The music player is solid without offering anything to make it stand out. It plays all the main audio formats, including MP3, WMA and eAAC Plus and the menu is easy to read and intuitive. There's a very basic five-option equaliser as well as bass boost and stereo widening options, plus a very weird reverb option, which offers a choice of echoey venues for your listening, including 'Alley', 'Bathroom', and 'Underwater' (??!!).

Other handy features include document readers in Quickoffice, so you can view Word, PowerPoint and Excel docs, as well as a PDF reader. It also comes with three games - Marble, City Bloxx (both fairly ingenious Tetris derivatives in different ways) and gambling tutorial Highroller, though you can of course add more Java games.

There's 35MB of memory on board but at least it comes with a 256MB MicroSD memory card (it can handle up to 2GB) so there's plenty of room for videos, pics and music. Transferring files via your PC is easy enough if you drag and drop (and you can use Nokia's PC Suite software), and the USB connection makes transfer fast. The absence of a regular Nokia PopPort connection means it may not fit with standard Nokia car kits. You could use Bluetooth, however.

There's also stereo Bluetooth available for wireless headphones or for transferring files but that's it for wireless connectivity. There's no infrared or Wi-Fi, which would have meant hiking up the price. Nonetheless, the 3G HSDPA connection offers an impressively fast internet connection for browsing and checking emails - albeit one that you have to pay data charges on.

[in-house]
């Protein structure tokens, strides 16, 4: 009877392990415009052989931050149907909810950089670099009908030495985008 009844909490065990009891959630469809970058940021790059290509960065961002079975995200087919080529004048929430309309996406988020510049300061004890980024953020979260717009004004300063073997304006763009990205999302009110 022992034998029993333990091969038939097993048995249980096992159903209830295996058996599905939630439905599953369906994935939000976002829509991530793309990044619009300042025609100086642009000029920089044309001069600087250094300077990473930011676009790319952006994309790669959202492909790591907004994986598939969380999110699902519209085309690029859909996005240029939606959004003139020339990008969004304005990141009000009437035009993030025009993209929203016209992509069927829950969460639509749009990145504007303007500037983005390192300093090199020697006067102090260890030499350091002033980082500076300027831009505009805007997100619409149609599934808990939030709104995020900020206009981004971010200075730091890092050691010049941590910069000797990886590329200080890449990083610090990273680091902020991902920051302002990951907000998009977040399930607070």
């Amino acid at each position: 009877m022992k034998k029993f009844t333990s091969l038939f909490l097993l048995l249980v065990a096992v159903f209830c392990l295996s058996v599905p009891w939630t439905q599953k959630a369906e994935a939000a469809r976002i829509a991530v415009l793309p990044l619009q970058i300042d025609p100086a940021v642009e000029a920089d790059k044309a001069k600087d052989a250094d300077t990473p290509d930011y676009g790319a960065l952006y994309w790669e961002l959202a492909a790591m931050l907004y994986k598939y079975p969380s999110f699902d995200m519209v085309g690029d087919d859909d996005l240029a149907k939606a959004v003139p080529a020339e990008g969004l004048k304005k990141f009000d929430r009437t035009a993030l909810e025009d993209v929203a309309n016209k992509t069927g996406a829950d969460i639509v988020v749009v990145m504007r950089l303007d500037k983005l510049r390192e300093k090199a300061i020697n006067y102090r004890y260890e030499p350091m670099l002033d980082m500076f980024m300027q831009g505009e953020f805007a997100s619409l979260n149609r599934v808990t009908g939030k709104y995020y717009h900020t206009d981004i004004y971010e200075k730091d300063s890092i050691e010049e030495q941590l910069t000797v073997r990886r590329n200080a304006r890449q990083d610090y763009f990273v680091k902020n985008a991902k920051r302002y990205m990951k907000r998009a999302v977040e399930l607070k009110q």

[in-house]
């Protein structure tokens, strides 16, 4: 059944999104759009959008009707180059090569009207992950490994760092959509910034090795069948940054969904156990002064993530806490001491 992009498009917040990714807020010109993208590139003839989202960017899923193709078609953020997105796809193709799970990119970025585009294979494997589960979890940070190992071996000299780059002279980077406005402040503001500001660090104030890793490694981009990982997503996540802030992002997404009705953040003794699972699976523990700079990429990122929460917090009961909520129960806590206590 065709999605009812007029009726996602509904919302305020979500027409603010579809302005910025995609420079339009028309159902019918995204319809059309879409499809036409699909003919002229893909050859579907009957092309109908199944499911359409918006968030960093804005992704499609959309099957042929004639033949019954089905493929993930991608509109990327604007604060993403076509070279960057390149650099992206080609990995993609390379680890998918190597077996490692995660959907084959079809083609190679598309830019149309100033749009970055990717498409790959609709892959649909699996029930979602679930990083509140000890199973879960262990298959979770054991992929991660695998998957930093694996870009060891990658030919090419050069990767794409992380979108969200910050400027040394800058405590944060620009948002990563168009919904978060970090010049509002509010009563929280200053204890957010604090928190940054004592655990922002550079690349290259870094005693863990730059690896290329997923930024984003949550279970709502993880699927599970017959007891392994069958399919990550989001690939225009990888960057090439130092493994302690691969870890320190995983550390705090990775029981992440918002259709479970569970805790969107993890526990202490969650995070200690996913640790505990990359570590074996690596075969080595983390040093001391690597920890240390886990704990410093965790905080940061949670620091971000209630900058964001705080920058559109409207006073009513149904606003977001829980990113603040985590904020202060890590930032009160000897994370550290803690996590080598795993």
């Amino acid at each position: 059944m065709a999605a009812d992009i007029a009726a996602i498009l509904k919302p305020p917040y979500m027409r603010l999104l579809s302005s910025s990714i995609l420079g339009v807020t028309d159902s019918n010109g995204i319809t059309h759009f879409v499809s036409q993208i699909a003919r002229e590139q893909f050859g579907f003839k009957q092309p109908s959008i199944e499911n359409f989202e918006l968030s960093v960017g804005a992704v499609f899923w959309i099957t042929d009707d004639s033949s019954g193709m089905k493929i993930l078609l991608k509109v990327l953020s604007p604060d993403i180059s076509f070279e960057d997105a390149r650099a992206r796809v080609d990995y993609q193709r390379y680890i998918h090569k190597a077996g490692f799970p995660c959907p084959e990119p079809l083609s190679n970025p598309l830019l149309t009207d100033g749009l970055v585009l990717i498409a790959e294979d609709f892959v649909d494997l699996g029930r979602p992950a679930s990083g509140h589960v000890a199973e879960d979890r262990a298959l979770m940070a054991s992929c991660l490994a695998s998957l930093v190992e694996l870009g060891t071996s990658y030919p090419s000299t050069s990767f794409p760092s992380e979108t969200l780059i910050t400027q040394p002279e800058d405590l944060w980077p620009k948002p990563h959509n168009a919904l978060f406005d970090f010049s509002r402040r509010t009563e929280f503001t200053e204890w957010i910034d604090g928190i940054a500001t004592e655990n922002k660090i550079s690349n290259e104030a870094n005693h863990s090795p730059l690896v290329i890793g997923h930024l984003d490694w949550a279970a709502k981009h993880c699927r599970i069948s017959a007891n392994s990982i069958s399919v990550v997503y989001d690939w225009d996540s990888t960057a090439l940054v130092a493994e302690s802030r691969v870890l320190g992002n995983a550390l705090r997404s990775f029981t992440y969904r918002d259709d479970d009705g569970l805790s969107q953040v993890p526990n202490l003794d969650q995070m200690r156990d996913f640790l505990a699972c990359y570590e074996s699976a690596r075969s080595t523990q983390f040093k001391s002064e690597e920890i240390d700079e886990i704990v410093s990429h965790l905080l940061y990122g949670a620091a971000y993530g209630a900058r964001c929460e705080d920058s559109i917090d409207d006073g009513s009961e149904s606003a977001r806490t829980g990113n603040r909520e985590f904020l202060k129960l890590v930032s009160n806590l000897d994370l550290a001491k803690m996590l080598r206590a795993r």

This is a phone that doesn't make any great claims to be fashionable, nor does it have much in the way of fashion-conscious bells or whistles (such as touchscreen or touch sensitive controls, flashing lights or mirrors) to make it stand out. But what it does have, however, is pretty much everything you need from a phone right now.

Business types may need Wi-Fi, but the 6120 Classic will allow you to access the internet quicker than most current 3G phones that don't have Wi-Fi. The 6120 will also let you make video calls, take decent quality pictures, play your music and organise your life.

In short, it's a good, solid Nokia workhorse for 2007, and one that stands a very good chance of becoming the default work and play phone for a great many people - and we'll probably still be seeing them in use for some time. Its combination of good functionality, reliable battery life and quietly understated good looks means it could prove to be a genuine classic. was the former name of Its staff were at the forefront of the digital publishing revolution, and spearheaded the move to bring consumer technology journalism to its natural home – online. Many of the current TechRadar staff started life a staff writer, covering everything from the emerging smartphone market to the evolving market of personal computers. Think of it as the building blocks of the TechRadar you love today.